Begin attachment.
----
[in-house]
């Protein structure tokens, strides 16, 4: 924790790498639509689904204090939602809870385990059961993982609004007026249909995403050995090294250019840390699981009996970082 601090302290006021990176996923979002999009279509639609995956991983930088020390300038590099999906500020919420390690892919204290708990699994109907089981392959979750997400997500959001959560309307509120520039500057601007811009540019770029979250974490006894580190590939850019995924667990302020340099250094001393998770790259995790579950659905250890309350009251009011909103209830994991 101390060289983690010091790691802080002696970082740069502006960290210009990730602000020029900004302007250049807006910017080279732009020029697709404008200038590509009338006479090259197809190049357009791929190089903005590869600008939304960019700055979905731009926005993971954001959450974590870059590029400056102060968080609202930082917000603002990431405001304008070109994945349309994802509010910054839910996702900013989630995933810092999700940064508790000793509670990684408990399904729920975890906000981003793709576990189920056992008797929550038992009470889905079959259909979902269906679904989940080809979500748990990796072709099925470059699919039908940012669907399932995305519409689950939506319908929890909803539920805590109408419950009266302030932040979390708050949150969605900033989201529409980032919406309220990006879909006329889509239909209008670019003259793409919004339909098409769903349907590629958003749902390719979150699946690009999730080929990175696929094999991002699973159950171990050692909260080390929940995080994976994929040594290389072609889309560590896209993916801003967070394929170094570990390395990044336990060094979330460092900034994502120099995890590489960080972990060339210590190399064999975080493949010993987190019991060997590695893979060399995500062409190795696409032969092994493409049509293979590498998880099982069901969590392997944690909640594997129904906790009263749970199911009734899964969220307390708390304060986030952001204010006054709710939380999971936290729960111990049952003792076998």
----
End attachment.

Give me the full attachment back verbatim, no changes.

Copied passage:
[in-house]
């Protein structure tokens, strides 16, 4: 924790790498639509689904204090939602809870385990059961993982609004007026249909995403050995090294250019840390699981009996970082 601090302290006021990176996923979002999009279509639609995956991983930088020390300038590099999906500020919420390690892919204290708990699994109907089981392959979750997400997500959001959560309307509120520039500057601007811009540019770029979250974490006894580190590939850019995924667990302020340099250094001393998770790259995790579950659905250890309350009251009011909103209830994991 101390060289983690010091790691802080002696970082740069502006960290210009990730602000020029900004302007250049807006910017080279732009020029697709404008200038590509009338006479090259197809190049357009791929190089903005590869600008939304960019700055979905731009926005993971954001959450974590870059590029400056102060968080609202930082917000603002990431405001304008070109994945349309994802509010910054839910996702900013989630995933810092999700940064508790000793509670990684408990399904729920975890906000981003793709576990189920056992008797929550038992009470889905079959259909979902269906679904989940080809979500748990990796072709099925470059699919039908940012669907399932995305519409689950939506319908929890909803539920805590109408419950009266302030932040979390708050949150969605900033989201529409980032919406309220990006879909006329889509239909209008670019003259793409919004339909098409769903349907590629958003749902390719979150699946690009999730080929990175696929094999991002699973159950171990050692909260080390929940995080994976994929040594290389072609889309560590896209993916801003967070394929170094570990390395990044336990060094979330460092900034994502120099995890590489960080972990060339210590190399064999975080493949010993987190019991060997590695893979060399995500062409190795696409032969092994493409049509293979590498998880099982069901969590392997944690909640594997129904906790009263749970199911009734899964969220307390708390304060986030952001204010006054709710939380999971936290729960111990049952003792076998």